December 19th, 2015, 9PM, Starz
Fridging (adj) – Short for the descriptive term “women in refrigerators”; a colloquial term for a female character who exists and whose death is only a motivator for a male character.
Has there ever been such a clear example of a fridging than the existence of poor, beleaguered Amanda Fisher? Introduced as a police officer sent on her own path, determined to untangle the problems spawned by Ash Williams, falling in with the mysterious Ruby…and then all in one fell swoop managing to forget her mission, falling for Ash’s line and falling IN line, becoming a trusted member of his team in less than an episode. Once we got a POV shot of her chest you knew the girl was a goner, and so this episode proved out
Bruce Campbell and Jill Marie Jones deserve all of the credit in the world for their acting here; Campbell, in fact, manages to break through to an entirely different kind of acting, coming off as credibly gross and chilling as Evil Ash. The two of them go through an absolutely brutal fight scene that goes beyond horror into visceral revulsion. You can see all of the hard work they’ve gone through, but the moment is for naught – Amanda is barely a character, her presence barely a footnote in the series. It’s hard to buy Ash’s grief when he’s standing on the same hallowed ground where his beloved Linda is buried.
Speaking of Linda, we get to see her for a second here, and she does a great (read: terrible) job of shocking the hell out of Ash, who holds on to his sanity and survives the workshed once more. Kudos to the actress; the part could not have been more difficult and she aced it.
The nadir of the entire experience centers around Kelly and Pablo and their little encounter with a group of hikers lost in the woods. We all know where this is leading (to three dead hikers) and why it’s happening (because we need a shorthand way to communicate that Kelly and Pablo like each other a lot and they need some outsider to point it out to them), but it’s so unnecessary, a total drag on a plot that was bouncing along just fine without such intervention.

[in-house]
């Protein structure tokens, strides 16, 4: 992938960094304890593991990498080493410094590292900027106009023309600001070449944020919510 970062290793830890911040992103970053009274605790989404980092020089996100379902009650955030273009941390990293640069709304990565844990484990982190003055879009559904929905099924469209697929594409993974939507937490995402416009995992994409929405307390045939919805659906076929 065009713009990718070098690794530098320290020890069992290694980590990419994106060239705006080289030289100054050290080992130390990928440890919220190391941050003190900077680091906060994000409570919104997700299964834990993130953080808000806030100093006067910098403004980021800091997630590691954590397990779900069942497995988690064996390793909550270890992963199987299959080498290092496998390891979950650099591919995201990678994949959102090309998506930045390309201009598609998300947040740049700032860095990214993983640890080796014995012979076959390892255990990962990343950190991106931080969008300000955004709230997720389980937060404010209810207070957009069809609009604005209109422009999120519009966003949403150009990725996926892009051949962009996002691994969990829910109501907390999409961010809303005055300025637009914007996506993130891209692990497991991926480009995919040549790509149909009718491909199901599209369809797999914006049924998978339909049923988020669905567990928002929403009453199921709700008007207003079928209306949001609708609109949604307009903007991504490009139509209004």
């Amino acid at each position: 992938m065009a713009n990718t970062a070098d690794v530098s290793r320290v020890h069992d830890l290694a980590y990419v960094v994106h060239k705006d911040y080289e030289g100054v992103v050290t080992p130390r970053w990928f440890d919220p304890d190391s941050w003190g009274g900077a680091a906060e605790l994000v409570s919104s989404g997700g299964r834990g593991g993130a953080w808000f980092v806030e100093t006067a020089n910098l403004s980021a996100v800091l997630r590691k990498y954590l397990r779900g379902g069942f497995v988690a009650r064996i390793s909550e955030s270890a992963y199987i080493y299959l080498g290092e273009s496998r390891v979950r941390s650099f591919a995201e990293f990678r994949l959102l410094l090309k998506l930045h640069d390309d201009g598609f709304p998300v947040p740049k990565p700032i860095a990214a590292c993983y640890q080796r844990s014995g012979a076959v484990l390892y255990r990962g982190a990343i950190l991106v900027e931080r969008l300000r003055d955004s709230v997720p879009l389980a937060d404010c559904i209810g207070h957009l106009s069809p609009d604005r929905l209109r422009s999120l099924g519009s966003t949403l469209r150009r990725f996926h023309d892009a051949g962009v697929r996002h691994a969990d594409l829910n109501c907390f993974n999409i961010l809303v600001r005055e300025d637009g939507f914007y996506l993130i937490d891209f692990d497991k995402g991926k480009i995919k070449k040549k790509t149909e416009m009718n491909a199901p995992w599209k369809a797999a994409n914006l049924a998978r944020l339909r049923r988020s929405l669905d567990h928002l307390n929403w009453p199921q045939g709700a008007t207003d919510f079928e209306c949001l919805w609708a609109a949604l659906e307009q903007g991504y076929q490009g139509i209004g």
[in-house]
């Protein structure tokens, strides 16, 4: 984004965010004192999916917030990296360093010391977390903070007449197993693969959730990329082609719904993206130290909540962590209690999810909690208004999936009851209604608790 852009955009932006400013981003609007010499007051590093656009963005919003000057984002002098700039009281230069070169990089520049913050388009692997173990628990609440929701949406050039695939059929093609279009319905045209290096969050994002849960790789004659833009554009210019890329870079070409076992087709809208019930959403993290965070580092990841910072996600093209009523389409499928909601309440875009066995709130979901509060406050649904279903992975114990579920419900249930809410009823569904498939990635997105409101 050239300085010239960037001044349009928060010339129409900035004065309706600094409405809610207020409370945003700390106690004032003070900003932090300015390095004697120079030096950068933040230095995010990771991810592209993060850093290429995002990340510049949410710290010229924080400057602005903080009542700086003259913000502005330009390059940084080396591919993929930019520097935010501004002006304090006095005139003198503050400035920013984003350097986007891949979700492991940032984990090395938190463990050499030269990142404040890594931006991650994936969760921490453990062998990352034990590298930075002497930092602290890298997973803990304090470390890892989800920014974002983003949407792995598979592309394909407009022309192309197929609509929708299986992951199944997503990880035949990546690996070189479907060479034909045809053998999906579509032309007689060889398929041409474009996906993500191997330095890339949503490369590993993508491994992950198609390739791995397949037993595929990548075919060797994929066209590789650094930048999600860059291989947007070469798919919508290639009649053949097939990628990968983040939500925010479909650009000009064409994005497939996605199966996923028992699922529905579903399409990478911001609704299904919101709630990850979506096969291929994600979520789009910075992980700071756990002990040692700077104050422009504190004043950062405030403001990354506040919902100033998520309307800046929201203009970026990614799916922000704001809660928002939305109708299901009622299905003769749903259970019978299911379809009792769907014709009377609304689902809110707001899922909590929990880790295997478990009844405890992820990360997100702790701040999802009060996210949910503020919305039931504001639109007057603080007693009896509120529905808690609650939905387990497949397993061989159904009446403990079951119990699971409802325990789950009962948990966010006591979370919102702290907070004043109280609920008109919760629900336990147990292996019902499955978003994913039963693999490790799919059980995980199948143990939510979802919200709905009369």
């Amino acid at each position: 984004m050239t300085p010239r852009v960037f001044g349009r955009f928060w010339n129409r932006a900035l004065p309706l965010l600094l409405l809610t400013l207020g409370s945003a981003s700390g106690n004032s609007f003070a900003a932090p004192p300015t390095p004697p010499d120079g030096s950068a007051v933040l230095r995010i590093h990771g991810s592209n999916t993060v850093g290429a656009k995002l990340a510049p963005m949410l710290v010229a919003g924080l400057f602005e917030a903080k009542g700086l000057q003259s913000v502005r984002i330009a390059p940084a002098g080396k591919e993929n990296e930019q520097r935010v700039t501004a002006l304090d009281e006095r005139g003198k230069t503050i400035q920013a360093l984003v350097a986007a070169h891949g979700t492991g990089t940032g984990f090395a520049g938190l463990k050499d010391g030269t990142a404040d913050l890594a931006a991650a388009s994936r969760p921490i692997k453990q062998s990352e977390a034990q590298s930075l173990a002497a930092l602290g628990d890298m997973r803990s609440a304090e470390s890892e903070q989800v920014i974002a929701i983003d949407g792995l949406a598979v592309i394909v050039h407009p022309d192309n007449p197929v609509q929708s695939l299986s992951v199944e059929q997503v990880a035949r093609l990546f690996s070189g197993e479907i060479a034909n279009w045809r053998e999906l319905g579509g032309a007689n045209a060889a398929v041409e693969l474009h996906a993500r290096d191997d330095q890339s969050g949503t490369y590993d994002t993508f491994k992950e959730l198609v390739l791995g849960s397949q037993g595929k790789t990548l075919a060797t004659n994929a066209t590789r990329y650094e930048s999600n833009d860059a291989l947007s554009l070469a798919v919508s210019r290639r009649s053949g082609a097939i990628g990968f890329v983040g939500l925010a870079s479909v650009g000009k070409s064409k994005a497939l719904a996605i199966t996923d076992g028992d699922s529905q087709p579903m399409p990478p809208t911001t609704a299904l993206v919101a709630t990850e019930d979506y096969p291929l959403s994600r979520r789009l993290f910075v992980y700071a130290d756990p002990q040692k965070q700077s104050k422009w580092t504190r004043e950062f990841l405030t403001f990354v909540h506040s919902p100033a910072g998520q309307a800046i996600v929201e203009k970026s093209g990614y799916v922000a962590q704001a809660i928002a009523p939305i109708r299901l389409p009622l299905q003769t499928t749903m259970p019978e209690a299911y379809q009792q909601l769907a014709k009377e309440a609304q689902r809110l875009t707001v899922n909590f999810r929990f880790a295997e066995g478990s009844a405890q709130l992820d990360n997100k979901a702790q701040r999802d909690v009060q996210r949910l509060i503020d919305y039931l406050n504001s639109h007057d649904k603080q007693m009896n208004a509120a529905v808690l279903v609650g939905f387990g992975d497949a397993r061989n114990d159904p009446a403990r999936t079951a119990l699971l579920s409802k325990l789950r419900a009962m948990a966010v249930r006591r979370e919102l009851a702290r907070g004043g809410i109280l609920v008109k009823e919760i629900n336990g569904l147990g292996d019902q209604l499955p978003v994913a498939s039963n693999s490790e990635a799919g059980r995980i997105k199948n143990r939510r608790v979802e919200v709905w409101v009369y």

There needs to be some credit given to the level of brutal horror on display here. Whoever choreographed the fight scene deserves a raise; it’s harrowing, frightening and altogether scary. And yet the stink of fulfilled and wasted potential alike sort of linger over the production. We should have known Amanda far, far better and cared far, far more when she passes away. Instead, we’re left with the hollow feeling of what might have been what ought to have been, and what, tragically, will never be.
This is the show’s best episode due to the lighting, cinematography, fight choreography and the simple fact that they managed to make any of this credible. But in the end how high is the deck stacked against the show finishing spectacularly.
- This episode was also directed by Tony Tilse.
- The episode was written by previous episode director Michael J. Bassett.
- Big plothole of the week: Half of Linda’s head was lying on the floor in Evil Dead 2 – how did it get back in the vise grip?
- Your jukebox soundtrack: “The Two of Us Together” by Don Gibson and Sue Thompson.
- No, the infamous Freddy claw hand does not appear in the workshed. Likely a rights issue.
- Special kudos to the stunt choreographer of this episode. That was some smart, solid work.
- Kelly’s rings say “Lost” in this episode.
- Next Week: Kelly and Pablo try to figure out which Ash is which in “Bound in Flesh!”
Campbell and Jones try their damndest but I just. Don’t care. About Fisher.